United States District Court, D. Nevada
M. Navarro, Chief United States District Judge
before the Court is the Motion to Dismiss, (ECF No. 42),
filed by Defendant United States of America
(“Defendant”). Plaintiff Shaun
Rosiere (“Plaintiff”) filed a
Response, (ECF No. 54), and Plaintiff filed a Reply, (ECF No.
62). For the reasons discussed below, the Court GRANTS
Complaint, (ECF No. 1), is one of several nearly identical
requests under the Freedom of Information Act
(“FOIA”). Over the span of approximately fourteen
months, Plaintiff has filed nine cases involving these FOIA
requests in seven federal districts. Almost all of
Plaintiff's FOIA requests relate to two criminal cases
against him in the District of New Jersey, a civil forfeiture
case in the District of Colorado involving Plaintiff and
corporations apparently affiliated with him, and
Plaintiff's incarceration in Colorado. (See,
initiated this case in the Northern District of California on
May 23, 2016. (See id.). Shortly thereafter,
Plaintiff's request to proceed in forma pauperis
(“IFP”) was granted. (See Am. Order, ECF
No. 6). On September 27, 2016, United States Magistrate Judge
Laurel Beeler of the Northern District of California
transferred the case to this Court. (See Order, ECF
No. 33). In the instant Motion, Defendant seeks to dismiss
Plaintiff's Complaint as malicious.
courts are required to dismiss an IFP action if the complaint
fails to state a claim upon which relief may be granted, is
legally “frivolous or malicious, ” or seeks
monetary relief from a defendant who is immune from such
relief. 28 U.S.C. § 1915(e)(2). The standard for
determining whether a plaintiff fails to state a claim upon
which relief can be granted under § 1915 is the same as
the standard under Rule 12(b)(6) of the Federal Rules of
Civil Procedure for failure to state a claim. Watison v.
Carter, 668 F.3d 1108, 1112 (9th Cir. 2012).
12(b)(6) of the Federal Rules of Civil Procedure mandates
that a court dismiss a cause of action that fails to state a
claim upon which relief can be granted. See North Star
Int'l v. Ariz. Corp. Comm'n, 720 F.2d 578, 581
(9th Cir. 1983). When considering a motion to dismiss under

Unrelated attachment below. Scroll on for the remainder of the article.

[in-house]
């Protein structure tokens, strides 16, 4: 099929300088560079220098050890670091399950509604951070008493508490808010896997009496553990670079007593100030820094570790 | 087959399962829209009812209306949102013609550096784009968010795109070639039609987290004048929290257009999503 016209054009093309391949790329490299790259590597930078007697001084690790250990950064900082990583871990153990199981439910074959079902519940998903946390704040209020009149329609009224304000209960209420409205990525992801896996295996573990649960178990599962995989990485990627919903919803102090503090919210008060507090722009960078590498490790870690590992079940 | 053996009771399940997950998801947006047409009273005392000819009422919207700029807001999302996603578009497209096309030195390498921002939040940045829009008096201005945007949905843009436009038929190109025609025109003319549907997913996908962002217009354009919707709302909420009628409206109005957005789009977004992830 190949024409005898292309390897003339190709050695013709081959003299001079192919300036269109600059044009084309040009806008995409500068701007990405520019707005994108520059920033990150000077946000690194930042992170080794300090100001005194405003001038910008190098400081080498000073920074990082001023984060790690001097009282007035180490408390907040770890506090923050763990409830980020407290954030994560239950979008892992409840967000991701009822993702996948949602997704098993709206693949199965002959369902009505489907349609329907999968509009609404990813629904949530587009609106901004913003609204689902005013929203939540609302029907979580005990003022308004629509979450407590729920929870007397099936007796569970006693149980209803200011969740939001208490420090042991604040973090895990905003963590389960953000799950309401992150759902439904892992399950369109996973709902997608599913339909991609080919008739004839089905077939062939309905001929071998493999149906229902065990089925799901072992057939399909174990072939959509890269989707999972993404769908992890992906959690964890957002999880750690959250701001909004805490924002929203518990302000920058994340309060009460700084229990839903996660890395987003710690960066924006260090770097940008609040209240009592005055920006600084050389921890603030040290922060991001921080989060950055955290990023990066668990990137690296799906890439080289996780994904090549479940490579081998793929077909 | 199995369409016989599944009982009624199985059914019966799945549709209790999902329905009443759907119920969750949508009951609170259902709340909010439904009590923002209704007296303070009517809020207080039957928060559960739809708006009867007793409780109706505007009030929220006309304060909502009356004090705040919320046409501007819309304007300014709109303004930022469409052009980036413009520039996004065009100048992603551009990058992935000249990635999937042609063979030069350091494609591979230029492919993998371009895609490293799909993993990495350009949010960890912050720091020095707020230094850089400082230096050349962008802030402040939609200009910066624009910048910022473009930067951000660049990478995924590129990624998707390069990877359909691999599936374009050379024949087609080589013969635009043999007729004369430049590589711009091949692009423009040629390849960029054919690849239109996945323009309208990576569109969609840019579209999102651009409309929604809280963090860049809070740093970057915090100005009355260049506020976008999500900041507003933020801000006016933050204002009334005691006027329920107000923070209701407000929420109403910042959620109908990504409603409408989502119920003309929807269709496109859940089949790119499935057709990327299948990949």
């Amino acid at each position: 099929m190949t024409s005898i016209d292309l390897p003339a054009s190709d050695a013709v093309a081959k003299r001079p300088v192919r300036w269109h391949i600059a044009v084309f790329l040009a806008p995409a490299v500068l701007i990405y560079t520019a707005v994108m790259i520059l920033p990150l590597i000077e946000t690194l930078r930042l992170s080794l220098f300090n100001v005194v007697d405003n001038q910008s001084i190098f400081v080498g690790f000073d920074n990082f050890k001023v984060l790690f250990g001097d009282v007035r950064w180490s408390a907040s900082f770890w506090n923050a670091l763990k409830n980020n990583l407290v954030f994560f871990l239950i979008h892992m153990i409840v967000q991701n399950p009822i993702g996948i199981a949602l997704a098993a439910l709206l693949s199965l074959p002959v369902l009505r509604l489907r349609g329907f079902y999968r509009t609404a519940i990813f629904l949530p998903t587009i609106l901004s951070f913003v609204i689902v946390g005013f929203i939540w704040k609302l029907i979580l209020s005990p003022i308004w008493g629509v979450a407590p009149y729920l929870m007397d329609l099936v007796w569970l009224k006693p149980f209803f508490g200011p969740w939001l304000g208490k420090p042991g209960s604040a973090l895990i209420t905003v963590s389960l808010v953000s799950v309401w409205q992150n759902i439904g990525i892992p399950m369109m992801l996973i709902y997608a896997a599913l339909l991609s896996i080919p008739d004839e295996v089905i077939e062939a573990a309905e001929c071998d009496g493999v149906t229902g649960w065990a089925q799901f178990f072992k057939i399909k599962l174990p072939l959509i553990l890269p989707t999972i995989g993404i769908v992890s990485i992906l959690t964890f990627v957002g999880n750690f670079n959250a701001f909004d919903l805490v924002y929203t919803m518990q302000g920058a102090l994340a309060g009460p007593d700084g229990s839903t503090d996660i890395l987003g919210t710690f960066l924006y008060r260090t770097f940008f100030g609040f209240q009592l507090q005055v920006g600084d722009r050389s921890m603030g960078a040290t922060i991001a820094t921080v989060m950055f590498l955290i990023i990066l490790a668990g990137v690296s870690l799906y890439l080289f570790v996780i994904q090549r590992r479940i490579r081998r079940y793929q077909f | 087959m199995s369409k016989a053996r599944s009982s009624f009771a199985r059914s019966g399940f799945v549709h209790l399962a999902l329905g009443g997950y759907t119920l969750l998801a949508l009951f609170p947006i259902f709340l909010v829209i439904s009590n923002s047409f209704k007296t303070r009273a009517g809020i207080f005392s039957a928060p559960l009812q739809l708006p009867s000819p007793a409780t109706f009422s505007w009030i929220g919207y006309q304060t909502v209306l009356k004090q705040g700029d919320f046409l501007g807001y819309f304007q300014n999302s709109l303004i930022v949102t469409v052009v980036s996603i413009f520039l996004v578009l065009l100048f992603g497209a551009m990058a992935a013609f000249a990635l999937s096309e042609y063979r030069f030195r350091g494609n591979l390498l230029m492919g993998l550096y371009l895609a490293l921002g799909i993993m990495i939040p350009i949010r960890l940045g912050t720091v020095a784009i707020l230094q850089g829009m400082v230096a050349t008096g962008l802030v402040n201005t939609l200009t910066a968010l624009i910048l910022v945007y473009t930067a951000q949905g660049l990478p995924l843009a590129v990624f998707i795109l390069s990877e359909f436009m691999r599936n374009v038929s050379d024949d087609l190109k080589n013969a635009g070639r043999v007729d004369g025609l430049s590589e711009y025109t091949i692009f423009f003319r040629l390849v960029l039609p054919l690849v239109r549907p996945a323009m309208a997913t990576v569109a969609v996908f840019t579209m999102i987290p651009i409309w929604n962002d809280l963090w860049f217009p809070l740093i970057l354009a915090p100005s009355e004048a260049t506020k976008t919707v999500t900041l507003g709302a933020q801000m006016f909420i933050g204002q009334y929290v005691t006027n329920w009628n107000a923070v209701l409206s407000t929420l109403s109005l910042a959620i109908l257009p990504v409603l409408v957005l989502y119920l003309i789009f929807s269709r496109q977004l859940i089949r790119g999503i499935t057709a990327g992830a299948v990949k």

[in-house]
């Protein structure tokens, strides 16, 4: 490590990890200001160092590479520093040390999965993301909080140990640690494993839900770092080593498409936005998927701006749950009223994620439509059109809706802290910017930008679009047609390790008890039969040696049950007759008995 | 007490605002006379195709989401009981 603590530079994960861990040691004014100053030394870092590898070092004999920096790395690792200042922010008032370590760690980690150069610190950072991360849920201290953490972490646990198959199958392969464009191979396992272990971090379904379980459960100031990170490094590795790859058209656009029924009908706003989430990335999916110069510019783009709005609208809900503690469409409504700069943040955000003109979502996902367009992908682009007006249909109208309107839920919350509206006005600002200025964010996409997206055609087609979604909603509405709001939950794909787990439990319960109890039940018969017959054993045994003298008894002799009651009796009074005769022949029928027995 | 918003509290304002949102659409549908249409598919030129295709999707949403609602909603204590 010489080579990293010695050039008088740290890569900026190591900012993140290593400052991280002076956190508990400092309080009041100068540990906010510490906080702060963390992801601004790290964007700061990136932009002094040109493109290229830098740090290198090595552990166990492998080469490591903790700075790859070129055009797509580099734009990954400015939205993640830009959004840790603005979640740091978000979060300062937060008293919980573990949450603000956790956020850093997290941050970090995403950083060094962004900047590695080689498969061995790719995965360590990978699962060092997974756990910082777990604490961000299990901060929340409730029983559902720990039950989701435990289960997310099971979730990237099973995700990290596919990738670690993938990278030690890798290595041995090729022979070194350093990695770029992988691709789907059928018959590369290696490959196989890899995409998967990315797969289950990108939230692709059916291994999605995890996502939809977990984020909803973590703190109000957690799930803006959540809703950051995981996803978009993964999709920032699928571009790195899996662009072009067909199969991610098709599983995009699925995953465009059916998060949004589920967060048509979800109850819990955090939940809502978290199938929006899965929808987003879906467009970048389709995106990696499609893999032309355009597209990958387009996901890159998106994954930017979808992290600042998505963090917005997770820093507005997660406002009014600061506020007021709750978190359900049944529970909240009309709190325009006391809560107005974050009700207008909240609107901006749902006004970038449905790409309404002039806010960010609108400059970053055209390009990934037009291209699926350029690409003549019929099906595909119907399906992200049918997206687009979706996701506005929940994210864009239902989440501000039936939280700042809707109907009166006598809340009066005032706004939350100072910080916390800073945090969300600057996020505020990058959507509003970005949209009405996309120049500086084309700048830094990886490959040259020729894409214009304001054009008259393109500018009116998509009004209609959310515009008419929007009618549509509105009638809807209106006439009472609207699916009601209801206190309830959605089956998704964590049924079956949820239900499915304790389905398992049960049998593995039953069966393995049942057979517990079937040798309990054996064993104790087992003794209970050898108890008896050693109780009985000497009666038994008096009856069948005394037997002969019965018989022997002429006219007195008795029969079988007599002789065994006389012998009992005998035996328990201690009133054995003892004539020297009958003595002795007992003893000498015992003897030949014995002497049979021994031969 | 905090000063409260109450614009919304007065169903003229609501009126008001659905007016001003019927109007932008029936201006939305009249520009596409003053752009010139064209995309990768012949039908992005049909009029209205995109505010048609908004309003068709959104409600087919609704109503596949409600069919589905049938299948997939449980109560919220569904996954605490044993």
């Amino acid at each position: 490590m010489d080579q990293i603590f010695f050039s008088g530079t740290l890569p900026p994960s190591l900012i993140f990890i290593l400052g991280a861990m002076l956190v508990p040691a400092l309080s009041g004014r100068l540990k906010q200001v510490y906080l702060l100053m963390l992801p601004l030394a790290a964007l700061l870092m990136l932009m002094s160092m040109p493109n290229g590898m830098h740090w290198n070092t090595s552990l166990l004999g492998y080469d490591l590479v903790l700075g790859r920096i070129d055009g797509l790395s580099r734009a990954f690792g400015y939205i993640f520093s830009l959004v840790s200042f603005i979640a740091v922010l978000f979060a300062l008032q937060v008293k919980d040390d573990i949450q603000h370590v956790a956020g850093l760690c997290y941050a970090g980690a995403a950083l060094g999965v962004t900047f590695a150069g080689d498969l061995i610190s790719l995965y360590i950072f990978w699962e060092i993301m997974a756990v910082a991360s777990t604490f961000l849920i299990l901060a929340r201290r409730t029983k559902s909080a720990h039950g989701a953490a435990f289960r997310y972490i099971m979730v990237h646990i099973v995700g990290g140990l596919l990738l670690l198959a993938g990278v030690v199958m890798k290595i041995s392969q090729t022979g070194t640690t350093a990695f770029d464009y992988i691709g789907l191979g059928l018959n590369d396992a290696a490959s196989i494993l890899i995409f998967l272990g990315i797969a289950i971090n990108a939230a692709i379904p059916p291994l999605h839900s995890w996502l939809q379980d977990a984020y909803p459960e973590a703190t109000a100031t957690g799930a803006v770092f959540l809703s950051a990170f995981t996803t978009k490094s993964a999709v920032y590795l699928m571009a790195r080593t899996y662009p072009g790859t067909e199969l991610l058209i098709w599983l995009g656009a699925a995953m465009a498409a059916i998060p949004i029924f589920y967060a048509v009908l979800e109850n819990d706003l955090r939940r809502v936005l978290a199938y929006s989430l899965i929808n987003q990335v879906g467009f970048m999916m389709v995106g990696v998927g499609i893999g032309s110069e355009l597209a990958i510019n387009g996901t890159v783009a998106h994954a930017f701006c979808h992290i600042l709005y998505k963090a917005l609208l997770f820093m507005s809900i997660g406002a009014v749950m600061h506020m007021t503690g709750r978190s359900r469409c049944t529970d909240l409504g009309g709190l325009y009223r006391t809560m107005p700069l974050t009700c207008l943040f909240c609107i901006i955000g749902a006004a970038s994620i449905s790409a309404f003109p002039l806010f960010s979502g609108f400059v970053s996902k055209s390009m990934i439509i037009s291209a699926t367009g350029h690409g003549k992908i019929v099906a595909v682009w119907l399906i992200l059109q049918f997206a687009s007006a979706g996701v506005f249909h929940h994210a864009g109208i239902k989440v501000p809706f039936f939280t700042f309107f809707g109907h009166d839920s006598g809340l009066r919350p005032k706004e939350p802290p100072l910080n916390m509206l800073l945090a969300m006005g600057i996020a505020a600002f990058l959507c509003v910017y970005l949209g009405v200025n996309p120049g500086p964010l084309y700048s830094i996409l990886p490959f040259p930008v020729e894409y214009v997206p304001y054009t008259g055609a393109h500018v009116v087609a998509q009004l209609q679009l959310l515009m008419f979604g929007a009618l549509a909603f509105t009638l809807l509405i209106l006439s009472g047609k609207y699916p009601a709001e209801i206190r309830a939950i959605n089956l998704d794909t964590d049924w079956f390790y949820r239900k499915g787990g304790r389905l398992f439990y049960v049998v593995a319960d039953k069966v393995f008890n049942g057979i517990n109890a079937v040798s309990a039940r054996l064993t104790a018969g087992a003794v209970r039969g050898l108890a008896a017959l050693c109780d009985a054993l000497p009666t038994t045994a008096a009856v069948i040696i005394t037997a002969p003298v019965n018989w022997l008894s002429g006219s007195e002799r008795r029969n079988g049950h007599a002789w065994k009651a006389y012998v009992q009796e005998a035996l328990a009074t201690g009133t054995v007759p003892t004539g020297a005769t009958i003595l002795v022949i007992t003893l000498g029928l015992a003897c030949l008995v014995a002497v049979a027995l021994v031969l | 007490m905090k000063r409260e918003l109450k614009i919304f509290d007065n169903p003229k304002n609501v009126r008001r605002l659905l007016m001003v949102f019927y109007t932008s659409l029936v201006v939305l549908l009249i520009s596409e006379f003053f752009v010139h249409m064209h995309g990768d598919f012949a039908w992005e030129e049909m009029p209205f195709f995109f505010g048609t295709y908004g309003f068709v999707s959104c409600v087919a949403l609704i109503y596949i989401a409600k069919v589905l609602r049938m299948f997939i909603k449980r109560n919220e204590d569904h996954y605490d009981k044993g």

Rule 12(b)(6) for failure to state a claim, dismissal is
appropriate only when the complaint does not give the
defendant fair notice of a legally cognizable claim and the
grounds on which it rests. See Bell Atl. Corp. v.
Twombly, 550 U.S. 544, 555 (2007). In considering
whether the complaint is sufficient to state a claim, the
Court will take all material allegations as true and construe
them in the light most favorable to the plaintiff. See NL
Indus., Inc. v. Kaplan, 792 F.2d 896, 898 (9th Cir.
Court, however, is not required to accept as true allegations
that are merely conclusory, unwarranted deductions of fact,
or unreasonable inferences. See Sprewell v. Golden
State Warriors, 266 F.3d 979, 988 (9th Cir. 2001). A
formulaic recitation of a cause of action with conclusory
allegations is not sufficient; a plaintiff must plead facts
showing that a violation is plausible, not just
possible. Ashcroft v. Iqbal, 556 U.S. 662, 678
(2009) (citing Twombly, 550 U.S. at 555) (emphasis
added). “A claim has facial plausibility when the
plaintiff pleads factual content that allows the court to
draw the reasonable inference that the defendant is liable
for the misconduct alleged.” Id. Rule 8(a)(2)
requires that a plaintiff's complaint contain “a
short and plain statement of the claim showing that the
pleader is entitled to relief.” Fed.R.Civ.P. 8(a)(2).
“Prolix, confusing complaints” should be
dismissed because “they impose unfair burdens on
litigants and judges.” McHenry v. Renne, 84
F.3d 1172, 1179 (9th Cir. 1996).
argues that Plaintiff's filing of identical and
duplicative litigation in multiple federal courts qualifies
this case as a “malicious” action under 28 U.S.C.
§ 1915(e)(2)(B)(i). The Court notes that a majority of
the related cases filed by Plaintiff have been dismissed for
improper venue or as frivolous and duplicative. Indeed, the
Tenth Circuit has twice affirmed dismissal of actions filed
by Plaintiff. See Rosiere v. United States, 650
F.App'x 593, 595 (10th Cir. 2016) (affirming dismissal by
district court that “correctly concluded
[Plaintiff's] complaint was ‘materially on all
fours' with the complaints he filed in the Districts of
Nevada and New Jersey”); Rosiere v. United
States, No. 16-1313, 2016 WL 7367768, at *3 (10th Cir.
Dec. 20, 2016) (“The district court did not abuse its
discretion in finding that [Plaintiff's] litigation
activity was malicious.”).
Judge Andrew P. Gordon dismissed a similar complaint also
filed by Plaintiff in this District, which Plaintiff then
appealed to the Ninth Circuit. See Rosiere v. United
States, 2:15-cv-02187 (D. Nev.) (filed Nov. 16, 2015).
The Ninth Circuit dismissed this appeal as frivolous. See
Rosiere v. United States, No. 17-15103 (9th Cir. April
28, 2017). The Court agrees that the nearly identical
Complaint filed in this case regarding the same FOIA requests
is frivolous and malicious. Dismissal with prejudice is
therefore appropriate pursuant to 28 U.S.C. §
HEREBY ORDERED that Defendant's Motion to Dismiss, (ECF
No. 42), is GRANTED. Plaintiffs Complaint, (ECF ...